Miguel Torruco Marques, minister of tourism for Mexico City // © 2015 Mexico Tourism Board
Feature image (above): The number of visitors to Mexico City continues to grow. // © 2015 IStock
If the recent polls of 2015 travel trends are any indication, Mexico’s beaches can wait. Instead, international travelers are flocking to the cultural mecca of Mexico City. According to minister of tourism Miguel Torruco Marques, Mexico’s capital city is currently experiencing a record breaking eight-year streak in international arrivals — and the trend shows no signs of stopping.
The tourism minister reported that 1 million tourists had arrived in Mexico City during the first quarter of 2015. Mexico City’s Board of Tourism credits incentives such as “Mis Raices” (My Roots) as a positive factor in the boost. Aimed at the 33.5 million Mexican-Americans, the campaign encourages travelers to revisit their heritage and rediscover a historic, hidden gem of a city.
“Last year, we had more than 13 million people visit Mexico City, and we’re very happy about that,” Torruco Marques said. “Thirty-nine percent of total visitors came from the U.S.”
It is no secret that Mexico City is a metropolis of culture and activity, yet many are unaware of just how much is available in the region.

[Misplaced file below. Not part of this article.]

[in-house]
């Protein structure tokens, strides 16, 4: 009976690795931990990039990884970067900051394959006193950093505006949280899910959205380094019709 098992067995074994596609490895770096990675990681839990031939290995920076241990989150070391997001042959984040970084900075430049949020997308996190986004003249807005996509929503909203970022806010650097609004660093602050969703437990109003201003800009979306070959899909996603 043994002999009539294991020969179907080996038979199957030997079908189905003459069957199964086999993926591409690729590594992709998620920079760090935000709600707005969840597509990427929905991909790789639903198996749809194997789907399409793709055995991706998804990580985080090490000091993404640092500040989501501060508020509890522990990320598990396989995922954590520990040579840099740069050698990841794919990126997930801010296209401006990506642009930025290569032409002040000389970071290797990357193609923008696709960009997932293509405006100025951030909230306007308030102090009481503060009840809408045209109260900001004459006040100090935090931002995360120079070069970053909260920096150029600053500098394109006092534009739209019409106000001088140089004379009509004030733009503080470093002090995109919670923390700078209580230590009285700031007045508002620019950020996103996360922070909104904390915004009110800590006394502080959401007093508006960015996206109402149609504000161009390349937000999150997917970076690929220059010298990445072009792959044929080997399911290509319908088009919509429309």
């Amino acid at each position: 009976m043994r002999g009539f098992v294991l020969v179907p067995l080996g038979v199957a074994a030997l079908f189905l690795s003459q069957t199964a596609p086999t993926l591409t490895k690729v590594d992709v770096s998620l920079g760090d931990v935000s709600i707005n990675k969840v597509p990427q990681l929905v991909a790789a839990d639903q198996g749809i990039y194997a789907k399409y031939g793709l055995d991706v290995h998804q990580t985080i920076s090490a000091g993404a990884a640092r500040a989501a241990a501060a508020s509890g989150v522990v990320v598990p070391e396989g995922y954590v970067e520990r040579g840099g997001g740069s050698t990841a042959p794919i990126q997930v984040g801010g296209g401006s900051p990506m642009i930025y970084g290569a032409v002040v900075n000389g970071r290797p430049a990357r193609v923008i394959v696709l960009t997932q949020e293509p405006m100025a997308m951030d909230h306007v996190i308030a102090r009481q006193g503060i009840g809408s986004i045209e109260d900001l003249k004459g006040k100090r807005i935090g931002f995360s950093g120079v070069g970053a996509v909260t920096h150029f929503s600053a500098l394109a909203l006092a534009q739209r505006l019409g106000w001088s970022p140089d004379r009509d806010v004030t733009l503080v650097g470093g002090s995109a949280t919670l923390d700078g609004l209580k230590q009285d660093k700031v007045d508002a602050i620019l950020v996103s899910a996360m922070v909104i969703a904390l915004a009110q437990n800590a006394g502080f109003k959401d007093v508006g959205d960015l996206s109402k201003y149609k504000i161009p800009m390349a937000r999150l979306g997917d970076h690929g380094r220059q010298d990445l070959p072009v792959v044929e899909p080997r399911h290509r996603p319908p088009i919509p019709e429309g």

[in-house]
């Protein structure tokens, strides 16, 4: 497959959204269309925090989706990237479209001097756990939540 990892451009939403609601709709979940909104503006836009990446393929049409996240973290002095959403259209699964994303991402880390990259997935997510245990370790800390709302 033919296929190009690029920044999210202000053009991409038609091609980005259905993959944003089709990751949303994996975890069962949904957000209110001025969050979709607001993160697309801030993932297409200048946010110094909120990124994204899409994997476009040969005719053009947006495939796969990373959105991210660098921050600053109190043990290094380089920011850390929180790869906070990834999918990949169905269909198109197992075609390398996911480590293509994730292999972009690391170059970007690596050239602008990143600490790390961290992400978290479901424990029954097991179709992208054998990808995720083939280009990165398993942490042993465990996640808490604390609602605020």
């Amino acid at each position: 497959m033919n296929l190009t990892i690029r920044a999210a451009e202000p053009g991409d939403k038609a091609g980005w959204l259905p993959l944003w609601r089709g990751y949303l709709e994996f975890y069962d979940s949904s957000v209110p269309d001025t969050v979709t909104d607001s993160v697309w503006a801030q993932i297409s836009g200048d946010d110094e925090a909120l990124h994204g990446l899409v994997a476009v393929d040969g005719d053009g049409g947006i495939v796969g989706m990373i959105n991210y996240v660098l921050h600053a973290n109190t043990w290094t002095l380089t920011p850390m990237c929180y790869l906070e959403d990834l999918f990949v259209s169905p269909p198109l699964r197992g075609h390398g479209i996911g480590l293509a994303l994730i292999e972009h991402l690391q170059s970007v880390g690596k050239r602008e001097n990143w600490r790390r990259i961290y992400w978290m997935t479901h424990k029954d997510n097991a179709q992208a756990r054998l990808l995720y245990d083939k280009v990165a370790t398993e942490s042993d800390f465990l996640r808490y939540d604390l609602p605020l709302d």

“Mexico City has a lot to offer,” he said. “For example, we have 188 museums. Only London has more museums in the world. That is a very important part of Mexico City and offers tourists a lot of things to do.”
In addition to a myriad of excellent museums, restaurants and growing five-star hotel offerings, Mexico City is home to several religious sites, which has led to another positive drive in tourism. The Basilica of Our Lady of Guadalupe welcomes more than 15 million visitors annually, which has not gone unnoticed for Torruco Marques.
“We offer organized trips to different churches and religious sites,” Torruco Marques said. “We also have four UNESCO World Heritage sites that are very important to visit.”
Tourism not only helps keep the cultural dialogue alive, but works to preserve the historical references found in each of the sites. According to Torruco Marques, tourism will continue to be critical to maintaining Mexico City’s multicultural past and present.